Iowa’s House of Representatives approved legislation Feb. 23 that would allow children younger than 14 years of age to possess and use handguns under the supervision of a parent or guardian. While opponents and supporters beat a path to social media, the airwaves and newspapers to get their viewpoints across, gun violence continued unabated across the nation. On that day, in fact, nine people lost their lives in two separate mass shootings. Three days before the Iowa House voted on the young guns issue, an Uber driver allegedly went on a rampage in Kalamazoo, Mich., shooting eight people, six of whom died.
As debate continues about the merits of children possessing and operating guns with parent/guardian supervision, we’ve got to expand the dialogue beyond this issue. As a nation in which 8,347 incidents of gun violence have been reported so far in 2016 (according to Gun Violence Archive), we have an obligation to work together to stop the violence.
Proponents and opponents of gun control have been hopelessly deadlocked on how to address gun violence. Gun control opponents insist that the problem lies with the people who pull the trigger, not the guns. Calls for gun control are deemed a threat to the Second Amendment right to bear arms. Gun control advocates insist that limits be placed on assault weapons. They favor tougher background check requirements. Fewer guns result in fewer intentional and unintentional deaths. So where do we find common ground?
How do we find consensus concerning the weapon of choice for individuals who murder their spouses, ex-spouses or intimate partner in a fit of passion? In Iowa, 267 people were killed in domestic abuse murders from Jan. 1, 1995, through Sept. 30, 2015; 145 of these victims were shot to death, according to the Crime Victim Assistance Division of the Iowa Attorney General’s Office. What about aggrieved employees who, in a fit of rage, turn their guns on their co-workers? How do we prevent these all-too-frequent examples of gun violence?
First we need to stop speculating about the root causes and find out what they are! Lobby Congress to lift the barriers to commonsense research on gun violence. “Gun violence is a public health problem that kills 90 Americans a day,” says Dr. Alice Chen, executive director of Doctors for America. She was among more than 2,000 physicians who urged Congress in December to lift the ban on gun violence research that applies to the Centers for Disease Control and Prevention and the National Institutes of Health.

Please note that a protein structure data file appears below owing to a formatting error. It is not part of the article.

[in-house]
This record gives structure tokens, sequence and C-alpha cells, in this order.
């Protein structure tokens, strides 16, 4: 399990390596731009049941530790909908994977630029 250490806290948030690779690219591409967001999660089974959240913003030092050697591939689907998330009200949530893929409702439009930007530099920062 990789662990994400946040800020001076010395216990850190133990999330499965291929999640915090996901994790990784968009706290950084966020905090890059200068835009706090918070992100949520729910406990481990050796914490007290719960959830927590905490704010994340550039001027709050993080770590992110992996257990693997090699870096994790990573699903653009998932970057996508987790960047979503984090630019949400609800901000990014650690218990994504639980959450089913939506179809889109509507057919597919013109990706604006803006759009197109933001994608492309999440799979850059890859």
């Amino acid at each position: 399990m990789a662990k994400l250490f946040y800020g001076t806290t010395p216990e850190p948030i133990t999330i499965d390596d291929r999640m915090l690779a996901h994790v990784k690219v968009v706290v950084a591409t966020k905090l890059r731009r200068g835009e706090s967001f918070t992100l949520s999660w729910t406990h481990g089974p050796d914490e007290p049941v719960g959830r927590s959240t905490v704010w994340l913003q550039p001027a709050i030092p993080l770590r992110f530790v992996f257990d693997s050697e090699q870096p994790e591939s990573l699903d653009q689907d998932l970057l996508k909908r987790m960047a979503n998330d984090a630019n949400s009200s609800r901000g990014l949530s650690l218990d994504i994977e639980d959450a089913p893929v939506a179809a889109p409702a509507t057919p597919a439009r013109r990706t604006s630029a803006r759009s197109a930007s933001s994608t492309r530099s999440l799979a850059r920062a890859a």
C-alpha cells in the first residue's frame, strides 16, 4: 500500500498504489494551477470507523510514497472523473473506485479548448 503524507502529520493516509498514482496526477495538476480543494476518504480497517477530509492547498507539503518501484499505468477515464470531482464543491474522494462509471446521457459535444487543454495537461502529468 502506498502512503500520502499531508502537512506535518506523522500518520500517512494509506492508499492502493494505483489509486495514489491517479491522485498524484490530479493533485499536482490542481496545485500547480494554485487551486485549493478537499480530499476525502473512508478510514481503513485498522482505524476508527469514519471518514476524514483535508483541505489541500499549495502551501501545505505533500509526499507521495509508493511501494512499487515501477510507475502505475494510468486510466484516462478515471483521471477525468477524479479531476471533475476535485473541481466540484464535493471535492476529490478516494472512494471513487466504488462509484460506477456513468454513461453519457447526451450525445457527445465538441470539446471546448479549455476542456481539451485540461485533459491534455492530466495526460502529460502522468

In the meantime, our common-ground conversation could begin with efforts to strengthen background checks. Work to remove the loopholes that prevent the National Instant Criminal Background System (NICS) from being more effective. The NICS also requires a technology update, which President Obama noted in his executive actions aimed at reducing gun violence and making our communities safer. Some members of Congress lambasted the executive actions as an overreach of the President’s authority. These critics should propose legislation that addresses gun violence as a threat to the sanctity of life.
Archbishop Thomas Wenski of Miami, who chairs the U.S. bishops’ Committee on Domestic Violence, observed after President Obama’s announcement that “Violence in our society is a complex issue with many facets, taking many forms. While no measure can eliminate all acts of violence which involve firearms, we welcome reasonable efforts aimed at saving lives and making communities safer.” The archbishop sees the need for conversations that “include strengthening social services for persons with mental illness, while being mindful that the vast majority of those suffering with mental illness are not likely to commit violent criminal acts.”
To that end, why not consider exploring the possibility of a surcharge on gun purchases that would go toward funding domestic violence and mental health programs in Iowa and across the nation? Let’s also support Iowa Senate File 2269, a bill that would require Iowa’s public safety advisory board to provide research and recommendations about the causes and prevention of violence to local communities statewide. The Iowa Catholic Conference (ICC) supports the bill, but Executive Director Tom Chapman admits “we’re having trouble getting this to move (forward).” Iowans can encourage movement on this bill by contacting state representatives in the Iowa House.
One reason the ICC hasn’t weighed in on the debate about children possessing and operating guns is because the bill is unlikely to move in the Senate. Regardless of that bill’s future, let’s initiate dialogues in our parishes about violence in general. Our task as people of faith is to work together for the common good and well-being of all.
Barb Arland-Fye, Editor